My admittedly cursory reading of the latest figures indicates the values are just an update of the index first established in 1973, so am I correct in assuming you are critiquing the original Henderson inquiry?

  3. Hands up those who have used, or tried to use the

    my.gov

    website for Centrelink matters?

    Our experience has been that it is slow and unreliable. Messages to us, go missing. We were told we could enter particular data through it (and therefore should) but it wasn’t possible.

    Badly designed and not up to dealing with the volume of traffic, it seems.

    Two other points:

    1) we rarely need to use. my.gov I pity anyone who is required to use it dozens of times a year.

    2) this is uncannily similar to the 2016 Census debacle, but goes on and on every day, every month. Why isn’t the Press onto this? Could it be that readers of Fairfax, The Australian etc. are just oh-so-bored by welfare stories?

  4. When you say:

    For example, the OECD draws the poverty line at 50% of the disposable household income of the median Australian. Furthermore, it assesses household disposable income by deducting taxes but not the cost of housing.

    we are defining poverty as relative poverty. So if real income for all Australians goes up by the same percentage the number of “people living in poverty” will stay the same even though the real income of people on the poverty line has gone up.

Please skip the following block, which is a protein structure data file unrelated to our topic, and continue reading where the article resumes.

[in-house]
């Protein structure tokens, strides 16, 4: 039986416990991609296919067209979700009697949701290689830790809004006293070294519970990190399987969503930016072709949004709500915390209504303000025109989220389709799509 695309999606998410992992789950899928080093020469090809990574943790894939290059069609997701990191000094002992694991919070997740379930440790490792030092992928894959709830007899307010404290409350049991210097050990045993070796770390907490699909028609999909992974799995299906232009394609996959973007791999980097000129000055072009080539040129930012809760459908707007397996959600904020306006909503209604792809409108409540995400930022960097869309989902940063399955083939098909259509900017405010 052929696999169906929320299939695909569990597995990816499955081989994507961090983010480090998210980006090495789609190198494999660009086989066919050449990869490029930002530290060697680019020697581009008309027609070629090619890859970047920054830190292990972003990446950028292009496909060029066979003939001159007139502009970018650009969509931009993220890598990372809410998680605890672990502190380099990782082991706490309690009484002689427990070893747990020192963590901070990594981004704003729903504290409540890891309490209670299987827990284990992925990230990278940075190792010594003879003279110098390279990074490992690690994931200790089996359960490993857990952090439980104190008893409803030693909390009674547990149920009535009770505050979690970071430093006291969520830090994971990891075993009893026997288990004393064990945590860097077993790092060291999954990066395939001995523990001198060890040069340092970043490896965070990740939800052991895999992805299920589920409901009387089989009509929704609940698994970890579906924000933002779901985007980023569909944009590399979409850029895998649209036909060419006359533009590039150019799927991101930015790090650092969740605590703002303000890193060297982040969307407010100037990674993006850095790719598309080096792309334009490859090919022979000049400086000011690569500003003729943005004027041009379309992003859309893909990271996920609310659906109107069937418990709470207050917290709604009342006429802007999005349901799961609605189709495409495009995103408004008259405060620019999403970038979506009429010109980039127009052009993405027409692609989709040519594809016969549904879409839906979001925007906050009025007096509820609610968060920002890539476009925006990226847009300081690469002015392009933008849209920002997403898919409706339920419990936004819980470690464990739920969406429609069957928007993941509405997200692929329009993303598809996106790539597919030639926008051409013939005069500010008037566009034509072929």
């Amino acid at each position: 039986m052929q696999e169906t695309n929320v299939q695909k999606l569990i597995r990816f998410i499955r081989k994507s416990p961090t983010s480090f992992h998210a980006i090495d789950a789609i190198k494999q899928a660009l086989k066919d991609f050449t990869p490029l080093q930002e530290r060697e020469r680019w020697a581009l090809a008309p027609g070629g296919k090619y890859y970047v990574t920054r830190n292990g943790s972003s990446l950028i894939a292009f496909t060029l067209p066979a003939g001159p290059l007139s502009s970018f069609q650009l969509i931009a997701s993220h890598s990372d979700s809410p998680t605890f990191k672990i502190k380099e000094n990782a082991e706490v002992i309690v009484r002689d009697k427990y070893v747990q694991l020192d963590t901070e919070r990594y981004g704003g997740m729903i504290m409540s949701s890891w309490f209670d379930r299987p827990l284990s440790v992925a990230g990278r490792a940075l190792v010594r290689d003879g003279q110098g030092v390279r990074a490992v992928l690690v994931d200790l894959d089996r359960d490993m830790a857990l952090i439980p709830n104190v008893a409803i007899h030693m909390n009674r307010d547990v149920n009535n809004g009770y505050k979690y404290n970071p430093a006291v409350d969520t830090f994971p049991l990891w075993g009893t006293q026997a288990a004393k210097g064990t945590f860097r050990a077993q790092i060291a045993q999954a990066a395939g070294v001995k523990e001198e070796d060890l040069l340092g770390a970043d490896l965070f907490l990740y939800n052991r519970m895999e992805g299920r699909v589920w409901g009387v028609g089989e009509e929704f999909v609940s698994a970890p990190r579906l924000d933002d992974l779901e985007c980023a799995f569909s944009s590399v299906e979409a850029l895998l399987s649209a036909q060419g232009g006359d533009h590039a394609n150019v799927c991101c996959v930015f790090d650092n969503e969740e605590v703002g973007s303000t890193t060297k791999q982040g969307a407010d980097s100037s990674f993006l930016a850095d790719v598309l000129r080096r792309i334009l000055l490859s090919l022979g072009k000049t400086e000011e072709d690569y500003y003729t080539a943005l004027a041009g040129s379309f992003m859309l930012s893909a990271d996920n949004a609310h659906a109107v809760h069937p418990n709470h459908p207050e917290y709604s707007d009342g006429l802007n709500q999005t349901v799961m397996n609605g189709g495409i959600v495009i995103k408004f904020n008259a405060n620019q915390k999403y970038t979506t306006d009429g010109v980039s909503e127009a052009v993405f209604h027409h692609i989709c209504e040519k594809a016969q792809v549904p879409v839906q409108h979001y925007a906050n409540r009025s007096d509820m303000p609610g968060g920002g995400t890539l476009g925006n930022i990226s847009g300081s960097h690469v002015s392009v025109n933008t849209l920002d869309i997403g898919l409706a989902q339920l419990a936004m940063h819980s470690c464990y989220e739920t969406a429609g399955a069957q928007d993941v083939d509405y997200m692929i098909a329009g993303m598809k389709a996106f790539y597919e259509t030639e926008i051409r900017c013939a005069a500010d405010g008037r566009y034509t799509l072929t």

If we are serious about measuring progress in the fight against poverty it has to be measured in terms of the cost of a basket of goods and services that is appropriate for someone living near the poverty line.
    As for comparing countries we should be asking what the figure really means.

  5. Spot on John, reducing the cost of essentials is key.

    With the ” poverty line “calculated as it is, if the 20 richest US Citizens ( Gates to Sorros ) migrated to Australia, thousands more would be below the ” poverty line ” without any reduction in anyones standard of living.
    If Mean was used, only 10 would.
    But if these folk came here, the Nation would be far better off .

  6. OECD lazy, then.

    I think Henderson used “a basket of goods”, which is your preferred method, John. Makes sense to me.